Film

The Erotic Disruption of the Self in Paul Schrader's 'The Comfort of Strangers'

Paul Schrader's The Comfort of Strangers presents the discomfiting encounter with another —someone like you—and yet entirely unlike you, mysterious to you, unknown and unknowable.

Music

'Can You Spell Urusei Yatsura' Is a Much Needed Burst of Hopefulness in a Desultory Summer

A new compilation online pulls together a generous helping of B-side action from a band deserving of remembrance, Scotland's Urusei Yatsura.

Music

Jess Cornelius Creates Tautly Constructed Snapshots of Life

Former Teeth & Tongue singer-songwriter Jess Cornelius' Distance is an enrapturing collection of punchy garage-rock, delicate folk, and arty synthpop anthems which examine liminal spaces between us.

Books

Sikoryak's 'Constitution Illustrated' Pay Homage to Comics and the Constitution

R. Sikoryak's satirical pairings of comics characters with famous and infamous American historical figures breathes new and sometimes uncomfortable life into the United States' most living document.

Music

South African Folk Master Vusi Mahlasela Honors Home on 'Shebeen Queen'

South African folk master Vusi Mahlasela pays tribute to his home and family with township music on live album, Shebeen Queen.

Music

Planningtorock Is Queering Sound, Challenging Binaries, and Making Infectious Dance Music

Planningtorock emphasizes "queering sound and vision". The music industry has its hierarchies of style, of equipment, of identities. For Jam Rostron, queering music means taking those conventions and deliberately manipulating and subverting them.

Music

'History Gets Ahead of the Story' for Jazz's Cosgrove, Medeski, and Lederer

Jazz drummer Jeff Cosgrove leads brilliant organ player John Medeski and multi-reed master Jeff Lederer through a revelatory recording of songs by William Parker and some just-as-good originals.

Books

A Fresh Look at Free Will and Determinism in Terry Gilliam's '12 Monkeys'

Susanne Kord gets to the heart of the philosophical issues in Terry Gilliam's 1995 time-travel dystopia, 12 Monkeys.

Music

The Devonns' Debut Is a Love Letter to Chicago Soul

Chicago's the Devonns pay tribute the soul heritage of their city with enough personality to not sound just like a replica.

Music

Jaye Jayle's 'Prisyn' Is a Dark Ride Into Electric Night

Jaye Jayle salvage the best materials from Iggy Pop and David Bowie's Berlin-era on Prisyn to construct a powerful and impressive engine all their own.

Music

Kathleen Edwards Finds 'Total Freedom'

Kathleen Edwards is back making music after a five-year break, and it was worth the wait. The songs on Total Freedom are lyrically delightful and melodically charming.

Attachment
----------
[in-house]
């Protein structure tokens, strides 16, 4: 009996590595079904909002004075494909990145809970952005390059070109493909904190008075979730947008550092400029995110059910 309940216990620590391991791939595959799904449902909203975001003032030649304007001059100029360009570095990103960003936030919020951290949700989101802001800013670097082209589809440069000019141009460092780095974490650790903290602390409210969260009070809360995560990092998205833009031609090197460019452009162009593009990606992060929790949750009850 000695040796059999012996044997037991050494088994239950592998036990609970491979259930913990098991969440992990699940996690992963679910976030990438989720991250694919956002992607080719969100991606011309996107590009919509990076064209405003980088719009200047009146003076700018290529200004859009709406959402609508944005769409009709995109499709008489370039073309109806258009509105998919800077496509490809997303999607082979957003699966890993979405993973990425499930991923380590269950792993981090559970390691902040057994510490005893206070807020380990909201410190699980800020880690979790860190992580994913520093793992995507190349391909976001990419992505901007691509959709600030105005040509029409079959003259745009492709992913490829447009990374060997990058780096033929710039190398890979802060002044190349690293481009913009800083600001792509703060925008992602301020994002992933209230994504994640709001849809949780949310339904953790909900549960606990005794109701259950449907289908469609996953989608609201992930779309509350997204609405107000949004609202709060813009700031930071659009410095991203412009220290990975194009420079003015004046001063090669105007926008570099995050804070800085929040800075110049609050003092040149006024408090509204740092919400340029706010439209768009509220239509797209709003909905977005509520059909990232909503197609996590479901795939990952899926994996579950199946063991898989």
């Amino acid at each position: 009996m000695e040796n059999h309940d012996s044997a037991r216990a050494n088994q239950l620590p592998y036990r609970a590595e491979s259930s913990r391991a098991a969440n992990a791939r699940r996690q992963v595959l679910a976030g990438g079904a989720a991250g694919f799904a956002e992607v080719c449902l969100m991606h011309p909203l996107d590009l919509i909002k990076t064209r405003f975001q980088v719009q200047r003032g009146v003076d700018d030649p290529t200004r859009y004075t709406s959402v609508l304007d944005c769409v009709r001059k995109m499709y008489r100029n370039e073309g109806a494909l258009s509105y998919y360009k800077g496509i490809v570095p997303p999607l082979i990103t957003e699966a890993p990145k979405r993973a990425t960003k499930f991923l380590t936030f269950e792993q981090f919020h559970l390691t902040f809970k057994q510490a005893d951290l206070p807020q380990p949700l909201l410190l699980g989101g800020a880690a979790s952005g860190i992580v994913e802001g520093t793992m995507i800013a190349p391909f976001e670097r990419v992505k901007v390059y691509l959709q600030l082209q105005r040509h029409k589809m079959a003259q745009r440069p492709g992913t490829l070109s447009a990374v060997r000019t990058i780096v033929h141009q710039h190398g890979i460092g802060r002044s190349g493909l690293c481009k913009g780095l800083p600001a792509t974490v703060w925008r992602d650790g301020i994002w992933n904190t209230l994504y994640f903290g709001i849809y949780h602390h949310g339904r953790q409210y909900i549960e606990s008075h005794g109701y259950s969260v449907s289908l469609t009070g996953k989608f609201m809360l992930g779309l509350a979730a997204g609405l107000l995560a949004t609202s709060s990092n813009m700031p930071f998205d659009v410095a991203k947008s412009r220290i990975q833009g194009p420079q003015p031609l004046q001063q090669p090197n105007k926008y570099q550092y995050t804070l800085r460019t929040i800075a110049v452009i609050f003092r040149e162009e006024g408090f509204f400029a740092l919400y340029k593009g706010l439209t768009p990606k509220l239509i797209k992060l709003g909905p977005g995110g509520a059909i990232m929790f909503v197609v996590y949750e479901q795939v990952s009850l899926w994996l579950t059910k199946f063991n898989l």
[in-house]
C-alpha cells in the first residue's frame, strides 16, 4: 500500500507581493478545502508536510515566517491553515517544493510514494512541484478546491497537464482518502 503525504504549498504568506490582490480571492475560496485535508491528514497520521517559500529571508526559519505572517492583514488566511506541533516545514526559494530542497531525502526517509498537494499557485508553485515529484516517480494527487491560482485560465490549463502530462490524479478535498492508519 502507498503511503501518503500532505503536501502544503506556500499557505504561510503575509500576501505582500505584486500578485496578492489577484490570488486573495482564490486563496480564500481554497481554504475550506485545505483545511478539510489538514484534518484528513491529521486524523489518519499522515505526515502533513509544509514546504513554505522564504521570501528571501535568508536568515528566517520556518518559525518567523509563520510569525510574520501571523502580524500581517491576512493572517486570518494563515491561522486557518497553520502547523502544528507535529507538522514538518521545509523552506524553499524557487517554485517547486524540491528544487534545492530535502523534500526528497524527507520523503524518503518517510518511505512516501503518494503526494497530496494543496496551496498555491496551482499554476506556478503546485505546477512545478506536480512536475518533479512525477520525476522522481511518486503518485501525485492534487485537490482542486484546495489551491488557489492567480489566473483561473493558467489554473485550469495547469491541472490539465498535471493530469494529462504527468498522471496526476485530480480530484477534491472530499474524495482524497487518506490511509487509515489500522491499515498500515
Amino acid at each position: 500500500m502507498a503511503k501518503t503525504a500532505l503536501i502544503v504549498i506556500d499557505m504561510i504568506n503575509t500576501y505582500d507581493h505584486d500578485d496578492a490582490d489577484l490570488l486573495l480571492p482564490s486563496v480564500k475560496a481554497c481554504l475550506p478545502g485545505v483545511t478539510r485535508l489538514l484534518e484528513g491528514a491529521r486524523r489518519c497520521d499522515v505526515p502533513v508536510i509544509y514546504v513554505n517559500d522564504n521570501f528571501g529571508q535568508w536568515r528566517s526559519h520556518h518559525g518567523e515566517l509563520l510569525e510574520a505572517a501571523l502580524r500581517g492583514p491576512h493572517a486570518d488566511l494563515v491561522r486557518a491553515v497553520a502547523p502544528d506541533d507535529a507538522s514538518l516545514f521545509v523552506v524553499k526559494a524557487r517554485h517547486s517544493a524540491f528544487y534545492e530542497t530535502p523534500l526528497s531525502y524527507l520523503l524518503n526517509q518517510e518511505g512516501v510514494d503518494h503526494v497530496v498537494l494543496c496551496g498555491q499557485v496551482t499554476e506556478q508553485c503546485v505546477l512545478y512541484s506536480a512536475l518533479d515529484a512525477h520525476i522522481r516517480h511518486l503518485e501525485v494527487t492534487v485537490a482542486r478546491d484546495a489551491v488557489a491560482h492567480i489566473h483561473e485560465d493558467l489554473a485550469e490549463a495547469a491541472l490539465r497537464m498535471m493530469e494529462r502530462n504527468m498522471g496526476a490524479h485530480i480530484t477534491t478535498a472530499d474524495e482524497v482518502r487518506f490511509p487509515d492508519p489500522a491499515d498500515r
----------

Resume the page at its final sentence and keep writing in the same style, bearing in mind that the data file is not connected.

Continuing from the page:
Television

HBO's 'Lovecraft Country' Is Heady, Poetic, and Mangled

Laying the everyday experience of Black life in 1950s America against Cthulhuian nightmares, Misha Green and Jordan Peele's Lovecraft Country suggests intriguing parallels that are often lost in its narrative dead-ends.

Music

Jaga Jazzist's 'Pyramid' Is an Earthy, Complex, Jazz-Fusion Throwback

On their first album in five years, Norway's Jaga Jazzist create a smooth but intricate pastiche of styles with Pyramid.

Music

Finding the Light: An Interview with Kathy Sledge

With a timeless voice that's made her the "Queen of Club Quarantine", Grammy-nominated vocalist Kathy Sledge opens up her "Family Room" and delivers new grooves with Horse Meat Disco.

Books

'Bigger Than History: Why Archaeology Matters'

On everything from climate change to gender identity, archaeologists offer vital insight into contemporary issues.

Film

'Avengers: Endgame' Culminates 2010's Pop Culture Phenomenon

Avengers: Endgame features all the expected trappings of a superhero blockbuster alongside surprisingly rich character resolutions to become the most crowd-pleasing finalés to a long-running pop culture series ever made.

Music

Max Richter's 'VOICES' Is an Awe-Inspiring and Heartfelt Soundscape

Choral singing, piano, synths, and an "upside-down" orchestra complement crowd-sourced voices from across the globe on Max Richter's VOICES. It rewards deep listening, and acts as a global rebuke against bigotry, extremism and authoritarianism.

Reviews
Collapse Expand Reviews

Features
Collapse Expand Features
PM Picks
Collapse Expand Pm Picks

© 1999-2020 PopMatters.com. All rights reserved.
PopMatters is wholly independent, women-owned and operated.